Abuja: Two car bombs detonated in Nigeria`s capital on Friday while a small explosion hit a venue where the President was celebrating the country`s 50th independence anniversary. At least four people were wounded in the explosions.
The violence came after the country`s main militant group promised to bomb the event, warning in a threat issued on Friday morning that there was "nothing worth celebrating after 50 years of failure”.
A reporter said he saw three people lying on the ground in front of the federal high court near Eagle Square, where the independence ceremony was under way.
The report said it appeared a red sedan and a green taxi detonated just as a parade at Eagle Square was set to begin.
Another report said a small explosive detonated inside Eagle Square before members of the military gathered there. A security agent was seen lying on the ground near that blast.
The 50th independence anniversary ceremony continued without interruption, though attendees clearly recognised something had gone wrong.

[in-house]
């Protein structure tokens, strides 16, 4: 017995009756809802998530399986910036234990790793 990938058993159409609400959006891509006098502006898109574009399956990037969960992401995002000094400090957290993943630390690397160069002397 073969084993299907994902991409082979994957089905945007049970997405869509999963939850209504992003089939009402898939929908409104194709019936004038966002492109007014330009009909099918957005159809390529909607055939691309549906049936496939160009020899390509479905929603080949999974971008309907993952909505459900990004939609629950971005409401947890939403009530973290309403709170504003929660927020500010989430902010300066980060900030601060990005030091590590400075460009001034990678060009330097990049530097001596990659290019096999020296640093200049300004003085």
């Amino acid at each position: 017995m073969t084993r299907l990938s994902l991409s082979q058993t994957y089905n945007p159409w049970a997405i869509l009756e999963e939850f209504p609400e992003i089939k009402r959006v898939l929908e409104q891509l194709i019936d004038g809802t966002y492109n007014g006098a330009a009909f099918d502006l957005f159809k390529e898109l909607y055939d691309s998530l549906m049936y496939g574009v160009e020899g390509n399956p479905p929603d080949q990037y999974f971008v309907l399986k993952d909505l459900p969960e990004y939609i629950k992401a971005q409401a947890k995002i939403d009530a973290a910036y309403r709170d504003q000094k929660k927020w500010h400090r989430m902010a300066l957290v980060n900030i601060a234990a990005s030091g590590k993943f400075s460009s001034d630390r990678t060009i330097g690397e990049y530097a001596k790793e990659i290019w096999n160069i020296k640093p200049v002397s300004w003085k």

The Movement for the Emancipation of the Niger Delta, the main militant group in Nigeria`s oil-rich southern delta, issued a threat to journalists on Friday morning.
"For 50 years, the people of the Niger Delta have had their land and resources stolen from them," the statement read. "The Constitution before independence which offered resource control was mutilated by illegal military governments and this injustice is yet to be addressed."
Upset by the spills and the region`s unceasing poverty, militants in the delta have targeted pipelines, kidnapped petroleum company workers and fought government troops since 2006. That violence drastically subsided after a government-sponsored amnesty deal last year, which provided cash payoffs for fighters and the promise of job training. However, many ex-fighters now complain that the government has failed to fulfil its promises.
Nigeria, a member of OPEC, is one of the top crude oil suppliers to the US.